The Ypsi Artisans Holiday Market is returning to the Ypsilanti Freighthouse this season starting Nov. 26 from 10 a.m. to 4 p.m., followed by five other dates.
The market will run on Nov. 26, Nov. 27, Dec. 4, Dec. 11, Dec. 17, and Dec. 18.
At the market, one can peruse the aisles of over 40 local vendors, selling items including jewelry, game pieces, women's and children's vintage clothing, donuts, purses, and candles.
As there are multiple dates and over 60 vendors registered, each event day will include new items to shop from. While shopping, the Ypsilanti Community High School Choir will be performing live music.
Angela Scott, a 1999 Eastern Michigan University alumnus, co-organized this market last year with two goals: affordability and approachability. As a crafter's application fee for markets can sometimes reach $200, she wanted an affordable and approachable market to register for. She also wanted an approachable market for community members to attend with its inexpensiveness.
“I think [this event] opens it up for some of our community members who don’t see themselves necessarily as part of the group that is the go-to for events, and I don’t think it’s because the city necessarily excludes people, but I think that sometimes economically, it feels like ‘I’m not a part of that part of the city’ or ‘That’s not my side of town’ or whatever,“ Scott said. "I love the idea, and as this market goes on and it gets more publicity, someone who wouldn’t necessarily see themselves as having been able, or even seeing themselves in that market... they can see themselves here..."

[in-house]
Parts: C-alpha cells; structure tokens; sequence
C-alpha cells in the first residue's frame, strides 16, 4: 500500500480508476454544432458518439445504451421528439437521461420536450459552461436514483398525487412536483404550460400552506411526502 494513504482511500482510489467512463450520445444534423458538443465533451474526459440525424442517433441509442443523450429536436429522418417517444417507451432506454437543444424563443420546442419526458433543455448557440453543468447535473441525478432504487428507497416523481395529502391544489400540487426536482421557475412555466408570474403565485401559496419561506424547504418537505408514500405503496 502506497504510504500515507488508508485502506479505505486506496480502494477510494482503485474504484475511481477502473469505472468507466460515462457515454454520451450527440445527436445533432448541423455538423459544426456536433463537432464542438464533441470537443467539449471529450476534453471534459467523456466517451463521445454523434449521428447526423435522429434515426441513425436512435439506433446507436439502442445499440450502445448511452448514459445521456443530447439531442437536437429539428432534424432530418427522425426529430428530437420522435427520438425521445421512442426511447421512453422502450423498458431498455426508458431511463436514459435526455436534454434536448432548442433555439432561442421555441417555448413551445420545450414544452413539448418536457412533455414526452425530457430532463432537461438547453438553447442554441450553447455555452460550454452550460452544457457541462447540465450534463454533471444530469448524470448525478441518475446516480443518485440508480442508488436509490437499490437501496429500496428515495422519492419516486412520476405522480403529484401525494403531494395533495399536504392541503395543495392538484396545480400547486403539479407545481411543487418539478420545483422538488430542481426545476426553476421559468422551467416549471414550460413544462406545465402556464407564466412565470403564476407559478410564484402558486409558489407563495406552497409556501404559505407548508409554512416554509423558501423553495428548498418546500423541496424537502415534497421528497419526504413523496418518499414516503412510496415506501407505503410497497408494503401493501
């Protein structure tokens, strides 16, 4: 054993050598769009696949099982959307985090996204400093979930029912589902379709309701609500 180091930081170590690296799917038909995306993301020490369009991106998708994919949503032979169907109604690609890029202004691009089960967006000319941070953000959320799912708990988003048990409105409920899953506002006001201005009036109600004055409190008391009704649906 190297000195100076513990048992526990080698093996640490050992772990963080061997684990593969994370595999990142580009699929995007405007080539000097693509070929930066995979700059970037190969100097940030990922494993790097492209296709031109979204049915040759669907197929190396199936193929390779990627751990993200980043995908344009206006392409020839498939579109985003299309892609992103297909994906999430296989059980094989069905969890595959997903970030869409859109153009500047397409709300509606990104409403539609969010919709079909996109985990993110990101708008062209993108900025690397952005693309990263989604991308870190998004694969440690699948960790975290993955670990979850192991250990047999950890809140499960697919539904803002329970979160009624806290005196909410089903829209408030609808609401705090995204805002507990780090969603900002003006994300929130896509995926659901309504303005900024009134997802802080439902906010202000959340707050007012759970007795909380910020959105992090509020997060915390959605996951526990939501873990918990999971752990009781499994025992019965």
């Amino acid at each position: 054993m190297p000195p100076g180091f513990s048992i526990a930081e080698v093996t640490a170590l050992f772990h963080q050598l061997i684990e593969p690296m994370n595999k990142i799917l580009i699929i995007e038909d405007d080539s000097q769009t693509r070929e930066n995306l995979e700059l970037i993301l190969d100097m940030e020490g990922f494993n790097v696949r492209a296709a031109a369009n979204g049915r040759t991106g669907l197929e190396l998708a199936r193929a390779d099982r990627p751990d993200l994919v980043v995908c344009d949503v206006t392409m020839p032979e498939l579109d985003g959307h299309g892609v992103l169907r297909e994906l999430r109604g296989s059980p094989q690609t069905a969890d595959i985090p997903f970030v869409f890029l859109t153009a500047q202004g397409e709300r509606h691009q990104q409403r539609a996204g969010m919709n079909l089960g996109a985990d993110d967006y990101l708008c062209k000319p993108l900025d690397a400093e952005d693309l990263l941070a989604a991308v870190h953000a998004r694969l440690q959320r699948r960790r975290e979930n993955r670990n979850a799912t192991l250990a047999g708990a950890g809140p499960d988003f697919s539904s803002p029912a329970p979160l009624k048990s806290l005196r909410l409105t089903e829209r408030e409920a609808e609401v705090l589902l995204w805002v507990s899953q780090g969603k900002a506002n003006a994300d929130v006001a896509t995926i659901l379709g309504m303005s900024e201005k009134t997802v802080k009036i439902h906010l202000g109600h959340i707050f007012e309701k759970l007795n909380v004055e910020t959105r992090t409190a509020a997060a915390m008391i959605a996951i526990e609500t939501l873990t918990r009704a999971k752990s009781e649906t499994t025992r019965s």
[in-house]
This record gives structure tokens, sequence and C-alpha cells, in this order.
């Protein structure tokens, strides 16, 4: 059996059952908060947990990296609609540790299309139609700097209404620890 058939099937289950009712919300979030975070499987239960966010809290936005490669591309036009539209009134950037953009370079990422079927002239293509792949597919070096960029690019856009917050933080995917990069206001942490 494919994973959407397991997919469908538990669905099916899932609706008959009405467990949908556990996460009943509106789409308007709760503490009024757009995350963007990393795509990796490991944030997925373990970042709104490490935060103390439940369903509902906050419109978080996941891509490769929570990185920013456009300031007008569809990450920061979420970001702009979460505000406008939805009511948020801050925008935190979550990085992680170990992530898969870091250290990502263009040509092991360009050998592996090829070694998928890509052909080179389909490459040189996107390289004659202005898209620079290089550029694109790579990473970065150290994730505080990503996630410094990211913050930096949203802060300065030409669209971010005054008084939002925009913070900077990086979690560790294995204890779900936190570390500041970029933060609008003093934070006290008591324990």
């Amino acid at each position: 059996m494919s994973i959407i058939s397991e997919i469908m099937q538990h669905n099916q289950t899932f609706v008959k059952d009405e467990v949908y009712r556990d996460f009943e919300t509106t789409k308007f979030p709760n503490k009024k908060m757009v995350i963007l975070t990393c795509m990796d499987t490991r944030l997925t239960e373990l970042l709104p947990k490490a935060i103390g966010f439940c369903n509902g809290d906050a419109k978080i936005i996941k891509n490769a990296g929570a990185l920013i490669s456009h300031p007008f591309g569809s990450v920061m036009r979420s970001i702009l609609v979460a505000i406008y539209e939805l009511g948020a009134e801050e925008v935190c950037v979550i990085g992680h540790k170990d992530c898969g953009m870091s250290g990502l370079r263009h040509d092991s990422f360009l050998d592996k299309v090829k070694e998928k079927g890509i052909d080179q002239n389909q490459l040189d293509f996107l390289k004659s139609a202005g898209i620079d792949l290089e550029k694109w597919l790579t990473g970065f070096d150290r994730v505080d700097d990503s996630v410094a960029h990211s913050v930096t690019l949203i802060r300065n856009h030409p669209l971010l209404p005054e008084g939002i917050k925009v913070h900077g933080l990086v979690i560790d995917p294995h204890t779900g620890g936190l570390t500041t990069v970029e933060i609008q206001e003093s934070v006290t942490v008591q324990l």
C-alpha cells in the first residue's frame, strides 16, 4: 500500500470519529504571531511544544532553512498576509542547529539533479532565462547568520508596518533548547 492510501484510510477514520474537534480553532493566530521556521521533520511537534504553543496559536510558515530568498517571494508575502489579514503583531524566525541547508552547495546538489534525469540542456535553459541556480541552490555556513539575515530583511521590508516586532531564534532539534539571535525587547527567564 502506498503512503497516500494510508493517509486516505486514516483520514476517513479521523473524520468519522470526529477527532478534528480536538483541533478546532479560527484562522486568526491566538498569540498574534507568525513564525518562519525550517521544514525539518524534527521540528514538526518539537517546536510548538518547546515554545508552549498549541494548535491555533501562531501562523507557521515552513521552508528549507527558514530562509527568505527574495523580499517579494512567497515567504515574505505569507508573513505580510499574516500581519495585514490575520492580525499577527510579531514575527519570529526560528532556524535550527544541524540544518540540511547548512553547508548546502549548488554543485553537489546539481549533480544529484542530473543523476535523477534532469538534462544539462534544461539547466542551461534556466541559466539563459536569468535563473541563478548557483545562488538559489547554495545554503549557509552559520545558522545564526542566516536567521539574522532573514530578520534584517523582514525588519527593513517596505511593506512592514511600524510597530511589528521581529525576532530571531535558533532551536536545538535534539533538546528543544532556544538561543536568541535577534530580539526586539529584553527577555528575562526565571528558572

In addition to crafters, nonprofits will be at the market to fundraise. Meals on Wheels will be selling Peninsular Paper Company ornaments, YCS @ Work will be selling items such as branded hoodies, the Ypsilanti Senior Center will be selling raffle tickets for a queen-sized quilt and a smaller lap quilt wall hanging, and the local Girl Scouts will be selling tins of nuts. Educate Youth and the Corner Health Center will also be present to fundraise.
With the holiday season approaching, the market provides the opportunity to buy gifts for oneself or others. In a world where online shopping has risen in popularity, one may think of purchasing through an online medium. Scott notes that it is a fast method of purchasing, but it still fails to provide the same experience that a market can provide fully.
“I had an interaction with a woman who bought an outfit that I had made... I said to her ‘This will really look good on you...’ It just had to be the right person for it. She looked at it and kind of moved away, and then she came back and looked at it again. She said ‘I’m going to try this on,’ and I said ‘Sure.’ I show her the dressing room, but she says ‘But I’m not going to come out with this on. I’m just going to try it on,’ and I say ‘That’s fine...’ And then I hear her sniffling, and I said ‘Are you okay?’ and she says ‘This is beautiful... This is the first thing I’ve tried on since my mastectomy... I am going to come out in this...’,“ Scott said. "It fit her beautifully, and she said ‘I’m going to have to buy this... Would you go get my husband and tell him to come here?’ He came over... and she’s crying. He says to her ‘You’re beautiful. I told you you were beautiful.’ You can’t get that online.”
The market has always been focused on community, and Scott wants to showcase the vibrancy of Ypsilanti and its residents.
The Ypsi Artisans Holiday Market is free to attend, and vendor registration has closed.
The Eastern Echo welcomes thoughtful discussion on all of our stories, but please keep comments civil and on-topic. Read our full guidelines here.